Analysis of the plight of visual artists during Covid-19 illuminates the working conditions of a chronically under-examined sub-section of cultural labour. It demonstrates the severity of pandemic impacts on visual artists’ social and economic circumstances, including from inappropriate criteria for accessing government and Arts Council England emergency measures. A central concern is consideration of how arts policies might better acknowledge and account in future arts infrastructures for the distinctive, diverse social contributions of this workforce element. The commentary reveals a stark contrast between ambitions at national and local levels about what artists and the arts are for, and where and how arts policy should be made and implemented. It evidences an emerging grassroots appetite for a dramatic shift from current hierarchical patterns driven by national imperatives to nuanced, localised infrastructures that can ensure artists’ multiple talents and assets contribute fully to social and economic change for the better within communities.
A public conversation in November 2021 commissioned by Proforma for Desire Lines and facilitated by Chris Bailkoski brought together Jack Ky Tan and Susan Jones. Read extracts from this discussion that explored how misconceptions and imbalances in the arts ecology limit artists’ status, pay and livelihood chances and what needs to happen to ensure artists can live a flourishing life through art practices over a life cycle.
Effective strategies for retaining the artist-led as a vital ingredient in social and arts well-being in future involves artists seeking out allies and synergies beyond the restrictive hierarchies of the contemporary visual arts.
Text exploring the impacts of Covid-19 on artists’ livelihoods and the divergent perspectives on creating a healthier, more productive and inclusive arts ecology in future.
This submission was made in June 2020 to the DCMS Committee considering the impact of Covid-19 on any sectors under the Department for Digital, Culture, Media and Sport’s remit. It contextualises artists’ livelihood frameworks and sectoral artistic and economic opportunity, highlighting key challenges and barriers faced by this particular sub-section of the creative industries. It evidences the distinctive limitations of short-term emergency measures from Government and the Arts Council to alleviate immediate Covid19 circumstances. Although arts policy marginalised support for artists’ livelihoods after the 2008 recession, the examples of artists’ individualised resilience strategies illustrate the scope and value of supportive interventions by policy relevant to forecasting new strategies for ameliorating the medium and longer-term effects of the pandemic on this vital, distinctive creative industries sub-section. The rationale for structural changes in implementation of arts policy and funding is to remove known barriers and better in future capture and amplify the assets that artists create for their own resilience and bring to social well-being over a life-cycle.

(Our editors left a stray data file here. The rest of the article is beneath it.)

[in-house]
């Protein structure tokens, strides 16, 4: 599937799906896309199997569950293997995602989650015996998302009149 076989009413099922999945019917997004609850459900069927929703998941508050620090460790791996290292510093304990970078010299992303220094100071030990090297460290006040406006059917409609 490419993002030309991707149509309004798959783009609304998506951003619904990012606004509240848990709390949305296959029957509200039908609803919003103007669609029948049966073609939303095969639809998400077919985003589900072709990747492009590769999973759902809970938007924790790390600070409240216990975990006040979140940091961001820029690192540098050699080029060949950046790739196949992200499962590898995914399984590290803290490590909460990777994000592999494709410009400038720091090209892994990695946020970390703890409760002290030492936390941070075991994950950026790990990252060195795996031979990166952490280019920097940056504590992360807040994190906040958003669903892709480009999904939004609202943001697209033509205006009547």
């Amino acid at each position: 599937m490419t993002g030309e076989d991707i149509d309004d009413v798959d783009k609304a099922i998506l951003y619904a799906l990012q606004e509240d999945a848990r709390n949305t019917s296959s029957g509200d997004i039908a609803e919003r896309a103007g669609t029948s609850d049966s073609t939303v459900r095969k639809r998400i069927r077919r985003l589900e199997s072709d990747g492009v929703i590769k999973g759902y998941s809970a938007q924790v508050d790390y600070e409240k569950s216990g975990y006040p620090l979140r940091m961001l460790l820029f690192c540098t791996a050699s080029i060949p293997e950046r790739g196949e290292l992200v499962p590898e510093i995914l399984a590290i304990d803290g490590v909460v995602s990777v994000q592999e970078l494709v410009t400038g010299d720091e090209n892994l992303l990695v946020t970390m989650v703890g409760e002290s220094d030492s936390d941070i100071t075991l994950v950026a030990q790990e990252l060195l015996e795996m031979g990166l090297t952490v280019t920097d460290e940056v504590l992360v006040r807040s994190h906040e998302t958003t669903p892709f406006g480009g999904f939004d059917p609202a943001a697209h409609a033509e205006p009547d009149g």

“We must see the cultural ecosystem in which every person, every organisation, every cultural expression, has a legitimate place.” Francois Matarasso, Let’s use this breathing space wisely, 25 March 2020
Strategic arts policy funding interventions premised on equality and co-operation are key to sustaining visual artists’ livelihoods over a life-cycle. This text in the Covid19 portfolio combines secondary data analysis with cross-references to prior and new research to offer six reference points for the economic value of artists’ practices within the arts and creative industries including indication of their income sources in broad terms. It concludes with an argument for vital new structural arts policy and advocacy measures to ensure that many visual artists – not just a few — survive through the immediate period of the Covid19 emergency and during what is likely to be a sustained period of economic recession beyond.
This paper combines arguments first presented by Susan Jones at an engage annual conference in which she questioned the efficacy of our institutionally-driven visual arts ecology with new research and enquiry into future cultural, digital and social environments for the arts. It calls for adoption of a more open, imaginative, lateral, collaborative and responsive approaches to creating cultural value, premised on building relationships and rapport with the different kinds and bandwidths of audiences and with the enablers and the makers of art. Links updated 17/05/2018